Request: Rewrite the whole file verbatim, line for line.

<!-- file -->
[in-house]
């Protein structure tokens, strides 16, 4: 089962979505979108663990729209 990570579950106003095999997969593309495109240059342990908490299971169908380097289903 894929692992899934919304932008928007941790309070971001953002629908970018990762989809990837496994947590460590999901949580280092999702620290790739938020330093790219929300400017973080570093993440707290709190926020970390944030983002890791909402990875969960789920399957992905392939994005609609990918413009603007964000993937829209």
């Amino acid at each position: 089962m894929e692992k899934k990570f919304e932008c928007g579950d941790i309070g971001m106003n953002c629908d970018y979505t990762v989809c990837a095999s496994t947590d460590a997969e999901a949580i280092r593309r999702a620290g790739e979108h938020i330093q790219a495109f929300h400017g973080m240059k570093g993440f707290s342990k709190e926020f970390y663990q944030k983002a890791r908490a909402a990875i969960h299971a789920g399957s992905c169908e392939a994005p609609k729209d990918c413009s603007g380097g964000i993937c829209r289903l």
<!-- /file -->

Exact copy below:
[in-house]
């Protein structure tokens, strides 16, 4: 089962979505979108663990729209 990570579950106003095999997969593309495109240059342990908490299971169908380097289903 894929692992899934919304932008928007941790309070971001953002629908970018990762989809990837496994947590460590999901949580280092999702620290790739938020330093790219929300400017973080570093993440707290709190926020970390944030983002890791909402990875969960789920399957992905392939994005609609990918413009603007964000993937829209």
């Amino acid at each position: 089962m894929e692992k899934k990570f919304e932008c928007g579950d941790i309070g971001m106003n953002c629908d970018y979505t990762v989809c990837a095999s496994t947590d460590a997969e999901a949580i280092r593309r999702a620290g790739e979108h938020i330093q790219a495109f929300h400017g973080m240059k570093g993440f707290s342990k709190e926020f970390y663990q944030k983002a890791r908490a909402a990875i969960h299971a789920g399957s992905c169908e392939a994005p609609k729209d990918c413009s603007g380097g964000i993937c829209r289903l």